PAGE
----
Some tips to make saving for emergencies easier are:
- Automating emergency savings by automatically and periodically depositing a specified amount from your paycheck into a savings account.
- Don’t attach checks and debit cards to your savings account.
- Open emergency savings account at a bank that’s different from the one you use often.
- Treat your emergency savings as a recurring monthly expense.
Once you have a substantial emergency fund, you can keep yourself from scrambling for cash anytime an unexpected expense pops up. This can also help keep you from needing to take out emergency loans with inflated interest rates.
When Should You Notify Your Bankruptcy Attorney About Any Difficulties?
The short answer is: notify your bankruptcy attorney immediately.
If you experience any Chapter 13 bankruptcy-related problems or any issue with your finances, then contact your attorney immediately. It’s best to first ask questions before making an attempt to fix any problem. Quite often, your attorney is more knowledgeable about solutions to problems, so he/she will suggest a more suitable way out of your challenge. Regardless of whether or not they are able to offer you a solution, its important that your bankruptcy attorney is aware of any potential changes to your case so that they can better prepare.
If you are ever at the point of possibly missing a payment, your bankruptcy attorney can petition your bankruptcy court for a payment moratorium. A payment moratorium gives you a short two or three-month break from making Chapter 13 payments. It adds to your payment duration by a couple of months. The important thing to realize is that hiding information from your bankruptcy attorney or trustee won’t help you. Be upfront with your situation, and any changes in your situation, and both you attorney and trustee will try to work with you to figure out the best solution.
Can I Make Extra Plan Payments on My Chapter 13?
Yes! You can pay more than you’re required. However, it’s best to first consult your attorney before taking such a step. The court may view extra payments as a sign that you can afford to pay more than they expected. If so, the bankruptcy court will increase your monthly payments. So while there are pros and cons to making extra payments, the best thing to do is ask your attorney.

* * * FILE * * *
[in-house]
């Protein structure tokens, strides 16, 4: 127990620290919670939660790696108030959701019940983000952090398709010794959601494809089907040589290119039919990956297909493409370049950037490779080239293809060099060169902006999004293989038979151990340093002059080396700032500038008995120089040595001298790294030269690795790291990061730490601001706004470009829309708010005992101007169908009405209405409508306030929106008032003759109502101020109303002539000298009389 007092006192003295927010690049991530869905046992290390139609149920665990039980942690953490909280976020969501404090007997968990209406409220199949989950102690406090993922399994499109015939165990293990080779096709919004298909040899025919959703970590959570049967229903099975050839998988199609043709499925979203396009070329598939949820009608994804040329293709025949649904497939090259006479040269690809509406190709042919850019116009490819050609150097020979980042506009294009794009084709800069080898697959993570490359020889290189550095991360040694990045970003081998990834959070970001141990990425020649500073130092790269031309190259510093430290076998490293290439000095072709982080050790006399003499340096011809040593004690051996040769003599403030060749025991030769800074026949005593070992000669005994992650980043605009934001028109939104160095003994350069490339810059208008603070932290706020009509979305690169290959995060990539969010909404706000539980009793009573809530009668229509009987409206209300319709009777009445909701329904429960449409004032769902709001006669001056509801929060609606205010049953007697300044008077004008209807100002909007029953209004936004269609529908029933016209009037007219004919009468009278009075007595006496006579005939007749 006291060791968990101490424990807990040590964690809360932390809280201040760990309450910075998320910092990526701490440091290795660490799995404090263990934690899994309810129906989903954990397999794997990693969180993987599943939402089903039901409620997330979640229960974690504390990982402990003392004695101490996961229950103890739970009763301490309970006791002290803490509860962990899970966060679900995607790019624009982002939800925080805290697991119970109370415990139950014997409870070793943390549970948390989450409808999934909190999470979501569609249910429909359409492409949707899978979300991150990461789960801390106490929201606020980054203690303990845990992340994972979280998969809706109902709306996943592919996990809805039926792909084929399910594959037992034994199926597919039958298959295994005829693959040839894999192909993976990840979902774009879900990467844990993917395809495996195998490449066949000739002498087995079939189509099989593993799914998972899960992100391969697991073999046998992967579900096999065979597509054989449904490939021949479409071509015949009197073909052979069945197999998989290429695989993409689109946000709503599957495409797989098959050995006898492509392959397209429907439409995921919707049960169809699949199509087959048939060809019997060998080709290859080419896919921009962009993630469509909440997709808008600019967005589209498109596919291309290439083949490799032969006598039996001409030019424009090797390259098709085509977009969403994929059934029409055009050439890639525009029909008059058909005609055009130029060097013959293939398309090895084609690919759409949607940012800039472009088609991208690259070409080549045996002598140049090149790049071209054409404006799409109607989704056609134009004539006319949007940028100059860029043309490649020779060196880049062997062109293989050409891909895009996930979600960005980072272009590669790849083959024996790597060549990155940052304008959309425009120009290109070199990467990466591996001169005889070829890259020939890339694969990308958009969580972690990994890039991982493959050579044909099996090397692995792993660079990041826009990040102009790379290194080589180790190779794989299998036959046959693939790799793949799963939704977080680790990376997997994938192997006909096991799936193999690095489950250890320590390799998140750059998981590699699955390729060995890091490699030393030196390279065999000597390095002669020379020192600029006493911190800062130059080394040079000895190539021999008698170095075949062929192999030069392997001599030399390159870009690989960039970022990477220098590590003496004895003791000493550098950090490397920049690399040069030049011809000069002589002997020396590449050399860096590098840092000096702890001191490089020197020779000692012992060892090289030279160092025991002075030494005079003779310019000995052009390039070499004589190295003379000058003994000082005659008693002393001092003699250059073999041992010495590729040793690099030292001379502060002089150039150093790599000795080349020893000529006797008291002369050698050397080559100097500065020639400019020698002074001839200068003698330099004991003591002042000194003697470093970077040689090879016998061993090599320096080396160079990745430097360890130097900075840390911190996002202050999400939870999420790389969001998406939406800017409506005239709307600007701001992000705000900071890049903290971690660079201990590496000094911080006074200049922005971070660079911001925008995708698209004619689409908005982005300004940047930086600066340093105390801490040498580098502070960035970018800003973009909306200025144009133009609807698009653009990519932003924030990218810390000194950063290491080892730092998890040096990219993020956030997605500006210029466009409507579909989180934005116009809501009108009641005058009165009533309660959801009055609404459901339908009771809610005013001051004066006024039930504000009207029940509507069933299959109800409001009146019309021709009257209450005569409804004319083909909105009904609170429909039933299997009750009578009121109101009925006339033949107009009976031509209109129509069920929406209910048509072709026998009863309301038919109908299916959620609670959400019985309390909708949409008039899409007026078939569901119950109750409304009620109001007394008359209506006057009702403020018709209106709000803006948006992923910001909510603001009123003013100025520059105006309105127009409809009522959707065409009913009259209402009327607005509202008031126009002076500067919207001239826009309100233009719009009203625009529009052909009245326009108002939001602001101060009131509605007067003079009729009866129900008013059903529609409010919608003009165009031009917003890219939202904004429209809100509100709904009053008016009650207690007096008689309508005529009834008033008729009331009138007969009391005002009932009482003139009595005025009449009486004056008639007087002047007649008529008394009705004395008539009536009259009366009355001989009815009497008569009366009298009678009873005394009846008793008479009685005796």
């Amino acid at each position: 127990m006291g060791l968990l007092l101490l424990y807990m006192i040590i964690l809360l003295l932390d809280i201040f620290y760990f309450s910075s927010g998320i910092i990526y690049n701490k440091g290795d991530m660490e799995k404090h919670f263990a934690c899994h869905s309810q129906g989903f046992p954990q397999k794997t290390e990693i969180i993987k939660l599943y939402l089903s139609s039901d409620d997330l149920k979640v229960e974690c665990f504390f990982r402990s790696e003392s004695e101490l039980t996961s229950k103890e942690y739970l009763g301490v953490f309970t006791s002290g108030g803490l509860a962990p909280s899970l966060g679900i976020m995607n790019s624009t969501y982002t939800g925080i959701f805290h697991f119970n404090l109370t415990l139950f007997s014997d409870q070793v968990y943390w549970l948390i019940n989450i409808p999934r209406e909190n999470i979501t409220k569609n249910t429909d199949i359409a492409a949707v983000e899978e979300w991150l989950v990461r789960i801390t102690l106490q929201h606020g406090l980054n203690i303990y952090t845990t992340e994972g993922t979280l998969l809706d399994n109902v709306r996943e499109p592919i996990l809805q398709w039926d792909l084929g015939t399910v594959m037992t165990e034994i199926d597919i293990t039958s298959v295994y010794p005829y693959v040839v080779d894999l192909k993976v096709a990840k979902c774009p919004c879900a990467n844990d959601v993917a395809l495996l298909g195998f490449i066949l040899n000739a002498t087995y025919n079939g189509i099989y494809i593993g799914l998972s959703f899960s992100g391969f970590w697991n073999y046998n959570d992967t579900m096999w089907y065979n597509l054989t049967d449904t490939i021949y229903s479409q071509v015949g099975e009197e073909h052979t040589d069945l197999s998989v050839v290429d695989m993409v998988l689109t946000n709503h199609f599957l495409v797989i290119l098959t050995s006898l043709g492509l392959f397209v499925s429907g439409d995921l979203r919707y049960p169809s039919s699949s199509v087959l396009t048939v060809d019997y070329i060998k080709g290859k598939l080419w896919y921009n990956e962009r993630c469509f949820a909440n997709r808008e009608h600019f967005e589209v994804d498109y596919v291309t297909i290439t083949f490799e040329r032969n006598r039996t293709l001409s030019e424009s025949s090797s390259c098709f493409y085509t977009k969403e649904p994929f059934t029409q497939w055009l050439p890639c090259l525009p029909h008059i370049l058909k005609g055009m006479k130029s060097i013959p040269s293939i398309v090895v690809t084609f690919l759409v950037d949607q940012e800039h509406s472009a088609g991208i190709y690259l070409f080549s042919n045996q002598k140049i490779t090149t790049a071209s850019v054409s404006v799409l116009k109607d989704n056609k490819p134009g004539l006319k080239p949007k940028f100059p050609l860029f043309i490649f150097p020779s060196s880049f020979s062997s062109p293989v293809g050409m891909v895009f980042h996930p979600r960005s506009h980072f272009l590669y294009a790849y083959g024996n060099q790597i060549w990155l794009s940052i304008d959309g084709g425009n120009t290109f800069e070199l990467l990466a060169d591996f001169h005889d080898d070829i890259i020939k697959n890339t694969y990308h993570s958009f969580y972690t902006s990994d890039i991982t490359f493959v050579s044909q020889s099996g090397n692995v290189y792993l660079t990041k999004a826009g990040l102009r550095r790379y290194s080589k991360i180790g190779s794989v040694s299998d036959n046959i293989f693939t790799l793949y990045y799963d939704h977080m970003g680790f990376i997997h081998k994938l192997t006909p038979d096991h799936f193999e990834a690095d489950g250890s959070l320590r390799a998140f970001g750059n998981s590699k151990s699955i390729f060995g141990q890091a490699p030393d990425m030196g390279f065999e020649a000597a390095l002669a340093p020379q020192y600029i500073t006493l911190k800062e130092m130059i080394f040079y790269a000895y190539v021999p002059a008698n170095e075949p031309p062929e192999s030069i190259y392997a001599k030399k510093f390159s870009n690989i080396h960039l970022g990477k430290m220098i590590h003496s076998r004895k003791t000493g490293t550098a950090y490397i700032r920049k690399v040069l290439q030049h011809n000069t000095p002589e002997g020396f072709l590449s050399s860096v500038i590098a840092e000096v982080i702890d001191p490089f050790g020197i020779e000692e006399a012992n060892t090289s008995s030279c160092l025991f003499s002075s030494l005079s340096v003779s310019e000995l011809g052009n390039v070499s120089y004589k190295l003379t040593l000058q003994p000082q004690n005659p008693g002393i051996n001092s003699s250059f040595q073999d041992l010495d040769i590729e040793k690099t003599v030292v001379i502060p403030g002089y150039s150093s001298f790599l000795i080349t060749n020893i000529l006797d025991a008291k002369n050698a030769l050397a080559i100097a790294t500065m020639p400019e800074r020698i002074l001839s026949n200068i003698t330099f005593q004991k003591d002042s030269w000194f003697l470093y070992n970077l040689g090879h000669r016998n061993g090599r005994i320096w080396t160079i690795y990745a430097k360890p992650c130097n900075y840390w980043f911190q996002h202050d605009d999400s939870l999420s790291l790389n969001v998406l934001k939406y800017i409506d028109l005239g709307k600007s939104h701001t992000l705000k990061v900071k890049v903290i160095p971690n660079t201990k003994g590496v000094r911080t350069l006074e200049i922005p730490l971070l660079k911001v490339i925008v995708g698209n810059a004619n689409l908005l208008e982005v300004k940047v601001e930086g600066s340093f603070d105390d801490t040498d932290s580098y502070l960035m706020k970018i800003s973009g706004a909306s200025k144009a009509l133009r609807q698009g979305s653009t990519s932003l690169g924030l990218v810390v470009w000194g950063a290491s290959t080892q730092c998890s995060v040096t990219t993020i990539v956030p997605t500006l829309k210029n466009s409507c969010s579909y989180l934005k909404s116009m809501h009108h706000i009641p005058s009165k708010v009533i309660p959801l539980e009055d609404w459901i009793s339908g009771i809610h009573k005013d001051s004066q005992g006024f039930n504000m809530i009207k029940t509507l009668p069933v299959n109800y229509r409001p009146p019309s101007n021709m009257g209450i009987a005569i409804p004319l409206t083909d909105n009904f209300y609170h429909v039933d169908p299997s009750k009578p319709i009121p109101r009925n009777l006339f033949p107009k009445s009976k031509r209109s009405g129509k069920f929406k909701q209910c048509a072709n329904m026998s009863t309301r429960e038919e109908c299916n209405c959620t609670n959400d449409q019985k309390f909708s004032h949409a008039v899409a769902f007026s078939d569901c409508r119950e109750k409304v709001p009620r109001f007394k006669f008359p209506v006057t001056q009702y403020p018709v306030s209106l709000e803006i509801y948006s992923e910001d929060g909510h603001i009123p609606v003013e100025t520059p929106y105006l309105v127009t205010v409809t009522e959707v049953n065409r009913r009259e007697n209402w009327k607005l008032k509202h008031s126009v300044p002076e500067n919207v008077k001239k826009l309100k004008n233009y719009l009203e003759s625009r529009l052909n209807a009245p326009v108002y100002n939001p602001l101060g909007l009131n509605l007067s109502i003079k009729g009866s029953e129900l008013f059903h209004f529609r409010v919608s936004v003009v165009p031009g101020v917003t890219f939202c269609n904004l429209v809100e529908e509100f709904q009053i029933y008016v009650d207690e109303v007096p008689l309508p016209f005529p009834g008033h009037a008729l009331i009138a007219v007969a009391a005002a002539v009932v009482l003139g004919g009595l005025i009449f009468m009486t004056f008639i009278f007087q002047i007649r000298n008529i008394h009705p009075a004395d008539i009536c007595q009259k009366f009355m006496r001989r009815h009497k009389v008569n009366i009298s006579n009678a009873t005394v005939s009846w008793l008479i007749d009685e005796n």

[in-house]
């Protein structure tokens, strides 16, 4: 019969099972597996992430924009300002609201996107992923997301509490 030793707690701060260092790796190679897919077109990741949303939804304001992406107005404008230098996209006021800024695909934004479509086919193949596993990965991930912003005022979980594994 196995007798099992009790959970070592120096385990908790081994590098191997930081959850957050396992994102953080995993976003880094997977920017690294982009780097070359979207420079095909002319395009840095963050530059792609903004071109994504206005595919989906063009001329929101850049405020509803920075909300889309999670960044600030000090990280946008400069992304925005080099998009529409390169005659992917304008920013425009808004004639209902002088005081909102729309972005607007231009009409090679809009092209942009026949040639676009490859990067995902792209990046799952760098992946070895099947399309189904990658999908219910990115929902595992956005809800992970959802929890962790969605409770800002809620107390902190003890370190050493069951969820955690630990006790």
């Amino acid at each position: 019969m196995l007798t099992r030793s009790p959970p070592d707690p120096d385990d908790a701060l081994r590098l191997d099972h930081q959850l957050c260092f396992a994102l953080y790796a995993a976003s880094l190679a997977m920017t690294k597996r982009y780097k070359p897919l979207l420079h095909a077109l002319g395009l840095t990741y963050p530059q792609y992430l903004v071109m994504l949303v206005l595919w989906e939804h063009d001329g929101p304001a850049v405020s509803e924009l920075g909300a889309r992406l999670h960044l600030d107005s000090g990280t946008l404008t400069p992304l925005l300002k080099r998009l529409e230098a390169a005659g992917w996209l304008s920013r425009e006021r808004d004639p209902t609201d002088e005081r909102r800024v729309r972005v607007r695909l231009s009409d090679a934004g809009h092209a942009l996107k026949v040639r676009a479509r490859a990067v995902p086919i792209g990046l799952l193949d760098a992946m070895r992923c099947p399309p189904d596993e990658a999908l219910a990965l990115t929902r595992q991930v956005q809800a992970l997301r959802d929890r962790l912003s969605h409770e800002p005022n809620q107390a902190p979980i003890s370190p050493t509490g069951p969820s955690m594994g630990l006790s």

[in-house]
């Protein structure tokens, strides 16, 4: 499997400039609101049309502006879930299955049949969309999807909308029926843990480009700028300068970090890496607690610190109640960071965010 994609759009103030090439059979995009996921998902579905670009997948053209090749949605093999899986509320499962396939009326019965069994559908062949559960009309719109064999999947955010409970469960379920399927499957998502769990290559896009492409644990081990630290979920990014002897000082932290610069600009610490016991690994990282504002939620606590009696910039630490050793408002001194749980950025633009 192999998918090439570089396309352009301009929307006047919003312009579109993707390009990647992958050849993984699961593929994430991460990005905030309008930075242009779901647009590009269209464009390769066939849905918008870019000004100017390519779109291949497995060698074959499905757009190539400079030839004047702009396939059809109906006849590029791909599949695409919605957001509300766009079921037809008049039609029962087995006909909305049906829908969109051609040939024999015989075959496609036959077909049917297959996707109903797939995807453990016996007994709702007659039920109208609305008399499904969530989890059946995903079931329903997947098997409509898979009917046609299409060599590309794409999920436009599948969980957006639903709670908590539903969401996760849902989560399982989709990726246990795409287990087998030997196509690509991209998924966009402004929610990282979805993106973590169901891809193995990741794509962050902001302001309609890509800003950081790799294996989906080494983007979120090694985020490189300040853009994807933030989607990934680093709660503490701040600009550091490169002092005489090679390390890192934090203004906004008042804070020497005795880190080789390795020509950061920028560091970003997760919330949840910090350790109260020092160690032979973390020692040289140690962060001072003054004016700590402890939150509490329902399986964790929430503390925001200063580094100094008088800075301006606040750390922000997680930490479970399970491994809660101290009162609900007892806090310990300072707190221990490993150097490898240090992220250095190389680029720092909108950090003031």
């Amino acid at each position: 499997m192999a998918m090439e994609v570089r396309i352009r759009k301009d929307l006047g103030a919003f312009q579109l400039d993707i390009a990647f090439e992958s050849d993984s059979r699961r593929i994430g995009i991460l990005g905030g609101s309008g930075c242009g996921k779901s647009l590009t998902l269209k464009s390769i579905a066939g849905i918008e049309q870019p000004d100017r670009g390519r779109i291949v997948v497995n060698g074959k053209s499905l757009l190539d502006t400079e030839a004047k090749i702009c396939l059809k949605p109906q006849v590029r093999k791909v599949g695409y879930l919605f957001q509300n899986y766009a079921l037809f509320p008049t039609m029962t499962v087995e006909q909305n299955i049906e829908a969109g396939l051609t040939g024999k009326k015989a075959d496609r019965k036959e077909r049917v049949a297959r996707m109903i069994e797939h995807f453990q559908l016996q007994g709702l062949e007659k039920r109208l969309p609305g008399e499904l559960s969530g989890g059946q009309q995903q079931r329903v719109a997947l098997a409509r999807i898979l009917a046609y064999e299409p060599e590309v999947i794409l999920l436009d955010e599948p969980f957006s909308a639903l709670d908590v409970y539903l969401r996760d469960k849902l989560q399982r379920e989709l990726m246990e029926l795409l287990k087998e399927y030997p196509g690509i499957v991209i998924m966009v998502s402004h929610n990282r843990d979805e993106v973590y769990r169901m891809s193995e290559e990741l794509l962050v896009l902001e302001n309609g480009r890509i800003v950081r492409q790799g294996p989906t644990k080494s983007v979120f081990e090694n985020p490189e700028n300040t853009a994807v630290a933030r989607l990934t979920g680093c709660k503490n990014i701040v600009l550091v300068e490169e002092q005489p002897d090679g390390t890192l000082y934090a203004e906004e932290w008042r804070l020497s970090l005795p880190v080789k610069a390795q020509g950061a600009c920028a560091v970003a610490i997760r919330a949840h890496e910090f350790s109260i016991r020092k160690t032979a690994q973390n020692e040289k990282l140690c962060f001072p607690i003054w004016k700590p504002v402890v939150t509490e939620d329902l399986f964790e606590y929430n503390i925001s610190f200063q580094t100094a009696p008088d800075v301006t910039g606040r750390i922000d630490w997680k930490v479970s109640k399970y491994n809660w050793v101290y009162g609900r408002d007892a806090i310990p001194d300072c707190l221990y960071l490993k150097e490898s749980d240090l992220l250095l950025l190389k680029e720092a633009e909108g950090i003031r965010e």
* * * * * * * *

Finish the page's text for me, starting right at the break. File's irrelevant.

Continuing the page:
Common Reasons for Chapter 13 Case Dismissal
Non-payment is the most common reason for a Chapter 13 dismissal. If you miss one or two payments, you might be able to negotiate your payment terms to catch up. However, that’s only a one-time option. The court will almost definitely dismiss your Chapter 13 case if you fail to make your payments in the future.
Other noteworthy reasons for a Chapter 13 bankruptcy case dismissal include the following:
- Failure to pay court fees
- Bankruptcy fraud
- Failure to file required tax returns
- Not completing bankruptcy form
- Not making court-ordered payments
- Failure to submit the required documents to the Chapter 13 trustee
If your Chapter 13 bankruptcy case is dismissed, your creditors will then have the right to take all legally permitted action to collect outstanding debts. The automatic stay no longer prevents you from repossessions, collection lawsuits, wage garnishments, and other debt collection actions.
There are some pretty intense consequences for having your Chapter 13 case dismissed. Luckily, having a budget that helps you stay on top of your payments can help you avoid one of the biggest reasons for dismissal.
Bankruptcy is hard, and some people try to avoid it all together but there are ways to make it easier. One of the best ways you can prepare for and get through a bankruptcy is by living on a Chapter 13 bankruptcy budget. Not only will this help you pay off all of your debt, but it will also help you prepare for a better future.